We propose to build, test and deliver a two-channel NOx monitor (NOx= NO + NO2) suitable for deployment on on ground or aerial-based platforms. It will provide simultaneous measurement of total NOx and NO2 concentrations (and thus NO by difference) . It will have a physical time constant of 1 second (e-1) and provide one independent sample per second. Its accuracy will be better than 5% and its precision less than 0.2 ppb in one second sampling. It will utilize less than 100 W power and weigh less than 25 kilograms. The monitor is based on Aerodyne Research’s patented CAPS (Cavity Attenuated Phase Shift) technology which is already used to produce commercial instruments for both the research and regulatory measurement communities.
Nitrogen Dioxide is measured as a column density by NASA satellites. Accurate and precise ground truth measurements must be made in order to provide proper interpretation of such data. It is also designated as a "Criteria Pollutant" by the Clean Air Act of 1970. The relationship between NO and NO2 is also an indicator of plumes originating from combustion systems such as aircraft and diesel engines and electric power generators. The monitors currently used by NASA deploy an outdated technology, chemiluminescence detection of NO, which is subject to numerous chemical interferences. Furthermore, these monitors cannot provide the fast-response sub-ppb precision required for the measurement of fast moving plumes.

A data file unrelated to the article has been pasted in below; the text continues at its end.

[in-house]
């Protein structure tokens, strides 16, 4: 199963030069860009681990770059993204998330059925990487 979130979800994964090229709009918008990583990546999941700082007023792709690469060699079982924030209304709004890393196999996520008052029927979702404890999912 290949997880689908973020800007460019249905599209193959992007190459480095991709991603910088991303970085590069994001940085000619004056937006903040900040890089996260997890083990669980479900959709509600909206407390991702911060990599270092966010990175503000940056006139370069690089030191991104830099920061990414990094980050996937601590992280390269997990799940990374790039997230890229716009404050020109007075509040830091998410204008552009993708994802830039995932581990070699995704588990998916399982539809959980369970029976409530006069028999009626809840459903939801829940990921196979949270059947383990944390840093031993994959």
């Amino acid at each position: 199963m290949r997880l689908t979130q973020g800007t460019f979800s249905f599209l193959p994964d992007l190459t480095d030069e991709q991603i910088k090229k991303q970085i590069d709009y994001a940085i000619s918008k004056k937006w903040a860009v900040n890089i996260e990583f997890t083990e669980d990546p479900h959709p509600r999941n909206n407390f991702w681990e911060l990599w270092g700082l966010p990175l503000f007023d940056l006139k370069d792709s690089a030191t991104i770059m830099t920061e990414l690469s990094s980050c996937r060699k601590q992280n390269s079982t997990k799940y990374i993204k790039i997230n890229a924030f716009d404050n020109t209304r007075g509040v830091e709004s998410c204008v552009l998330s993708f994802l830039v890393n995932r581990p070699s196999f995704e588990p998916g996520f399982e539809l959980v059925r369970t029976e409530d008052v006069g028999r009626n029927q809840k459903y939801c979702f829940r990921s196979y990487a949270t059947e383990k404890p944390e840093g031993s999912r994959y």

Nitrogen dioxide is a “criteria pollutant” according to the Clean Air Act of 1970. High resolution spatial and temporal measurements of NO2 will enhance the interpretation of both ground- and space-based measurements. This information will not only help validate satellite-based measurements, but provide more accurate source apportionment data. Inclusion of a total NOx measurement capability (and thus NO measurements) would provide NASA with a more accurate and reliable replacement for its standard chemiluminescence-based monitors.
Aerodyne Research has already provided almost 100 CAPS-based NO2 monitors to university and government laboratories on 5 continents. The inclusion of the total NOx channel will enhance sales of these instruments as it becomes clear that they offer a viable replacement for the chemiluminescence-based monitors that are currently used to measure NOx and NO.